When tested with a high-precision XRF instrument, this spoon had the following readings:
Blue enamel of the handle:
- Lead (Pb): 388,800 +/- 48,000 ppm
- Barium (Ba): 16,200 +/- 3,300 ppm
- Selenium (Se): 721 +/- 337 ppm
- Bromine (Br): 217 +/- 90 ppm
- Tin (Sn): 10,300 +/- 2,000 ppm
- Copper (Cu): 28,400 +/- 4,100 ppm
- Vanadium (V): 2,779 +/- 590 ppm
- Titanium (Ti): 5,706 +/- 1,214 ppm
- Silver (Ag): 200,900 +/- 37,000 ppm
- Cobalt (Co): 4,052 +/- 888 ppm
Continue reading below the image.
Bowl of the spoon:
- Cadmium (Cd): 1,117 +/- 363 ppm
- Chromium (Cr): 2,112 +/ 131 ppm
- Gold (Au): 21,300 +/- 1,300 ppm
- Copper (Cu): 81,700 +/- 2,400 ppm
- Vanadium (V): 167 +/- 71 ppm
- Titanium (Ti): 240 +/- 92 ppm
- Silver (Ag): 892,000 +/- 4,100 ppm
XRF testing was done for a minimum of 60 seconds per component, and repeated multiple times to confirm the results. Results are science based, accurate, and replicable.
How much Lead is “too much” Lead?
The amount of Lead that is considered unsafe – and illegal – in a modern / newly-manufactured item intended “for use by children” today is anything 90 ppm Lead or higher in the paint / glaze or coating, and anything 100 ppm Lead or higher in the substrate. Dishes and flatware are not covered by this regulatory standard (even though it is my opinion that they should be — because children obviously also use these items!) Antiques are also not governed by any regulatory standards around their toxicant-profiles (as none existed at the time of their manufacture). If this were manufactured for sale today (especially given it is the perfect size for a child and might easily be considered a “child’s item”) it would be definitely be considered illegal…UNLESS it was, say, labeled as a “caviar spoon” or somesuch — to imply that the item was “clearly marketed as intended only for use by adults” — in which case it would be considered 100% legal (despite containing this high an amount of extremely-neurotoxic Lead)!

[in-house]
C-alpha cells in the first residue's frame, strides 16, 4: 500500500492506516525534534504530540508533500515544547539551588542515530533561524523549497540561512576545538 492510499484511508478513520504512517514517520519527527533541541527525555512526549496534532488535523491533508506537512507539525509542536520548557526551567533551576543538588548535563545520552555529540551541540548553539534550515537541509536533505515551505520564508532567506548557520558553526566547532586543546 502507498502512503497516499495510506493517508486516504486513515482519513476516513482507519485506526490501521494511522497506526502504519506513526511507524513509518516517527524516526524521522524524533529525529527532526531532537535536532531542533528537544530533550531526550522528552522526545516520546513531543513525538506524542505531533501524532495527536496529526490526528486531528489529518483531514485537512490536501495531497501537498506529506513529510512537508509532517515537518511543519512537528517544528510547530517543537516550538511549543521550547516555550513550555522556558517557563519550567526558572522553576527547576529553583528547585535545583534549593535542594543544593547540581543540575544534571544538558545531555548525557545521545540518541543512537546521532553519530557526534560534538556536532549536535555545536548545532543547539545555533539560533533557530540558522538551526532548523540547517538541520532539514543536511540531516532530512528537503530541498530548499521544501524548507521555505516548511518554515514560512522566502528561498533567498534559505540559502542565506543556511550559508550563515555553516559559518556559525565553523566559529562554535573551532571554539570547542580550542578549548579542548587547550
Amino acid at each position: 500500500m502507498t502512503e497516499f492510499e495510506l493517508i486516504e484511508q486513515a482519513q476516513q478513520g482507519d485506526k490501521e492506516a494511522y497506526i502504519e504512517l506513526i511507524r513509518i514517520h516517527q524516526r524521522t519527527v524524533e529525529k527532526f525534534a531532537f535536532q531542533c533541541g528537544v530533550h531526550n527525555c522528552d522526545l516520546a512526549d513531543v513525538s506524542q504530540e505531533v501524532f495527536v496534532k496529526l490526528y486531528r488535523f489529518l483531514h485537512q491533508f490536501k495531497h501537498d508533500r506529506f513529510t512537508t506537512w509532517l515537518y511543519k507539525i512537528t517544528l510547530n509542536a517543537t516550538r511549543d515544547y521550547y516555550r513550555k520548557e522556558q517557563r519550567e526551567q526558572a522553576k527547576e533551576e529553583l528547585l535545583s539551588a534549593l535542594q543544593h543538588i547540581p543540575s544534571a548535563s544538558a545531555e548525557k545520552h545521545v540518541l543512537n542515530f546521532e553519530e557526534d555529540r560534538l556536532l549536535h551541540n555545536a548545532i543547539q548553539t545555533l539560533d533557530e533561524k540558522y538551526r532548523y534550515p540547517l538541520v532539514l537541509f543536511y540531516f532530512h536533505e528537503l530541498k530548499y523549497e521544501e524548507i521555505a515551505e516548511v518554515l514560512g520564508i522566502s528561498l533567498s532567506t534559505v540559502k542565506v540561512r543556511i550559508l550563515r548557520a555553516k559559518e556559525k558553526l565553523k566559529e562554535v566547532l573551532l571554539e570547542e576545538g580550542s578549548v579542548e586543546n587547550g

The amount of Cadmium in this spoon is also quite concerning, especially since it appears to be in the Gold plating, which has worn off with some of the spoons of this set [where do you suppose that missing Cadmium wound up?]. There are four spoons in this set and test results for each will be reported separately. Currently the U.S. has no Federal law regulating total Cadmium content in consumer goods(!); in Denmark, the Cadmium level (total content level) is considered illegal (in items intended for use by children) at 75 ppm and above. Cadmium is well documented as being carcinogenic to humans.
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